My primary reason for being at CES this year was to walk the show and talk to vendors, service providers and anyone else who would listen, about IPv4 depletion and IPv6 deployment. While there were still some folks in denial mode, many companies and individuals were very aware of the impending exhaustion of free IPv4 addresses and the need to deploy IPv6, now.
I found a much larger number of vendors than I expected who either had already implemented IPv6 or at least had it on their road-map for this year. From small to large, old to new, a substantial number of equipment vendors and service providers have started to deploy IPv6. Finally!
Consumers have started to take notice as well. While handing out information and stickers at the ARIN booth I had several folks approach me saying, “I read about this recently, tell me more” and “I have been following the IPocalypse hashtag on twitter! How much time do we have?”
Not there yet
While it was refreshing to speak with folks who already understood the challenges that we face, the most interesting conversations I had last week at CES were with the folks who were either ignorant of our current situation or in denial about it.
For those that were ignorant, many just didn’t understand how the Internet works and that is of course a favorite topic of mine. Almost all were happy to learn about the numbers behind domain names and the regional Internet registry (RIR) system. They were concerned about the depletion of available IPv4 addresses and eager to go ask their own employers, vendors and service providers for IPv6 access and support.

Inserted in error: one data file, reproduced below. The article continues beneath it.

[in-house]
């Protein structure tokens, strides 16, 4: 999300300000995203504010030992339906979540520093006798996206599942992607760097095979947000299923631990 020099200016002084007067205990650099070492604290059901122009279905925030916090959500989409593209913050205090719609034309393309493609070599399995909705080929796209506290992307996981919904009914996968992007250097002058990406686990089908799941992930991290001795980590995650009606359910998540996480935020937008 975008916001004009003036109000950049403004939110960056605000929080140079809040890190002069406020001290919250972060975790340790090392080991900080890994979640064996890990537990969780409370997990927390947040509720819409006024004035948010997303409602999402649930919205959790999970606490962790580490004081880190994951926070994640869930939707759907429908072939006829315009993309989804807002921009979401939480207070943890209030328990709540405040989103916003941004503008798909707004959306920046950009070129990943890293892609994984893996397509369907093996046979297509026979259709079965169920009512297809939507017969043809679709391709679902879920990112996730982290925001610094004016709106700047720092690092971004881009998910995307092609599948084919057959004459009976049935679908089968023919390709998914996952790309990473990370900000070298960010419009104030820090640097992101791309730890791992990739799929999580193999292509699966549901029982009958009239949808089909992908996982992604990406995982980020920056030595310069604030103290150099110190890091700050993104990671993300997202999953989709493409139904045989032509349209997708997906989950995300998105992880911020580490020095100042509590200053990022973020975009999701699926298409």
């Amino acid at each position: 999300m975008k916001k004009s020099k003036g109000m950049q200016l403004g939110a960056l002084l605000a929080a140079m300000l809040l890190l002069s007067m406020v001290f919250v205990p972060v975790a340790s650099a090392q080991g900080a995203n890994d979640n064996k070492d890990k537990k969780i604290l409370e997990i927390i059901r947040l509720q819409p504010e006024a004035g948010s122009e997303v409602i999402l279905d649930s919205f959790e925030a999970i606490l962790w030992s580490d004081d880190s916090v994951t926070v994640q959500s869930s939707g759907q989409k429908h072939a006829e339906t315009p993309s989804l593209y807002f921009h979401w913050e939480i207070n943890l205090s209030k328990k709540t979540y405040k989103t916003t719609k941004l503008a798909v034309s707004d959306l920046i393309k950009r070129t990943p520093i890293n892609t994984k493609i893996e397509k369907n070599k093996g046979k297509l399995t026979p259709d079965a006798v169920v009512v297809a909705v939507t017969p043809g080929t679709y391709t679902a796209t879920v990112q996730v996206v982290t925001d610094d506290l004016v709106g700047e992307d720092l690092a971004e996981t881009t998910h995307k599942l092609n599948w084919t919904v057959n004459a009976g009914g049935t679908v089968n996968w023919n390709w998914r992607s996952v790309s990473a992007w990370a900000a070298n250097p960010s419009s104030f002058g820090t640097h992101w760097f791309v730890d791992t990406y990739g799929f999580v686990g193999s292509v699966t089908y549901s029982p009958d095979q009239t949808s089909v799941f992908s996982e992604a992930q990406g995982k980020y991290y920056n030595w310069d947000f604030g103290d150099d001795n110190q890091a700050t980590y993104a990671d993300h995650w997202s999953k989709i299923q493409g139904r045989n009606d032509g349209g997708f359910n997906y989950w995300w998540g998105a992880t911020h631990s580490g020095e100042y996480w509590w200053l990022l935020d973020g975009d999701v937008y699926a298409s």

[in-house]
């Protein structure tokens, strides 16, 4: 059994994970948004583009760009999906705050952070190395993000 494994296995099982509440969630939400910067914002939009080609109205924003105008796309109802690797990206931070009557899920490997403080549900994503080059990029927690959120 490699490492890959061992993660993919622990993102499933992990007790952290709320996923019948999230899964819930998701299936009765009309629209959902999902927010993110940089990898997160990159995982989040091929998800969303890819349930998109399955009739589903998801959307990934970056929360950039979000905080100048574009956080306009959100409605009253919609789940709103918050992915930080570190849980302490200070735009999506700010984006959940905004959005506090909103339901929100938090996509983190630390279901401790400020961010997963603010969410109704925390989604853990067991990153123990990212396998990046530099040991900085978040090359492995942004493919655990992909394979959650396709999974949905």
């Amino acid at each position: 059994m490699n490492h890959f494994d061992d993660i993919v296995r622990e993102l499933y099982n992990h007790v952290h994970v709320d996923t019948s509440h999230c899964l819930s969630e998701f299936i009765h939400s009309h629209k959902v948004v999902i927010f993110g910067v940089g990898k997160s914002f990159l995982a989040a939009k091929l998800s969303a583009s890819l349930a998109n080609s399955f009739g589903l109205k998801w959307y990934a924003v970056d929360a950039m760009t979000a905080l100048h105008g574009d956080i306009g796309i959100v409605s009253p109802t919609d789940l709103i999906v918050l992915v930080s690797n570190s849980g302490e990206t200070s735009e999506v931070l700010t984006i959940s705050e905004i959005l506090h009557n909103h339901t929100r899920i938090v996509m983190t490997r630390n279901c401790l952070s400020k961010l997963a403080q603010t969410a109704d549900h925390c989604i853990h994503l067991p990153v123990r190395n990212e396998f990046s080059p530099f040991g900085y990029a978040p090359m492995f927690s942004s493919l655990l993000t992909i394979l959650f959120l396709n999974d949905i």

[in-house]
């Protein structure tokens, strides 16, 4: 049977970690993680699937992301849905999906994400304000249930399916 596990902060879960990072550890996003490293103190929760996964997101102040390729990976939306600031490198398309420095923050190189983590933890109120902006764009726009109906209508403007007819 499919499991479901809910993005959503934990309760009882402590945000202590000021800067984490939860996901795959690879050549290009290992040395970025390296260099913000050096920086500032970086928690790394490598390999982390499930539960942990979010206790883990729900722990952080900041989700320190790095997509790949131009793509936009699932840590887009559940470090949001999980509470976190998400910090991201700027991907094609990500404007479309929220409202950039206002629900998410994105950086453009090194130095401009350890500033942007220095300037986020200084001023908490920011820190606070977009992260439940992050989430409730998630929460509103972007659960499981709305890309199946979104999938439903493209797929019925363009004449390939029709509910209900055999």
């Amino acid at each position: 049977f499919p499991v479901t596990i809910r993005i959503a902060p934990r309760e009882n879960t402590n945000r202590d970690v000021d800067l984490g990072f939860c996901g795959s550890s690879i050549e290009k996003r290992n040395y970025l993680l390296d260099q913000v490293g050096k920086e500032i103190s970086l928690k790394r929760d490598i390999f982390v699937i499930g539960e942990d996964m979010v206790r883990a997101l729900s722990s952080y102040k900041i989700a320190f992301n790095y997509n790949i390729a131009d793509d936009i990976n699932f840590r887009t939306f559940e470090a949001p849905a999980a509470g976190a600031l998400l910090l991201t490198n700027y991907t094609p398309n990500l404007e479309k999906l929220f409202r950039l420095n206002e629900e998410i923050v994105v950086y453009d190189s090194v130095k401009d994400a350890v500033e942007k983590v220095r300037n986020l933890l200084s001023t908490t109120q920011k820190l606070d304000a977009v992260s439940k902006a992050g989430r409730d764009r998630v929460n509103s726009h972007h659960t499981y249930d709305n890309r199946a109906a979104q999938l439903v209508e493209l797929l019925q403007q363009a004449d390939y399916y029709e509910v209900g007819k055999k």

The folks still in denial were even more fun. While their arguments varied, the look in their eyes when realization struck was always the same. And it felt good to see it. “Oh, wow, we DO need to look into this.” Music to my ears.
The good news is that ARIN’s outreach program is working, and working very well. The bad news is that it is needed.
I walked thousands of booths over the four days of CES and spoke to hundreds of people. Of all those conversations, more than half of the vendors I spoke with (who had an IP-aware product) either already have IPv6 support today or will have it implemented this year. That would be great if this were two years ago. With the IANA IPv4 free-pool depleting this quarter and ARIN free-pool depletion virtually guaranteed within 2011, those that have not already begun introducing support for IPv6 are certainly behind the eight ball. What may be less evident is that many who have started deploying IPv6 are actually lagging as well. Some vendors have made great strides in some products or product lines but not in others. Others have IPv6 on the road-map still, which means no real world experience.
The overall picture that I walked away from CES with is that while we are better off than I expected (much of it thanks to ARIN’s diligent outreach efforts), we are still in for some serious growing pains as we are forced to shift from IPv4 to IPv6 dominance. I can only imagine the problems we will face in the next couple of years but it is certainly clear that problems will be had.
It kind of makes you wonder what might have happened if folks had heeded those earlier cries for IPv6 adoption…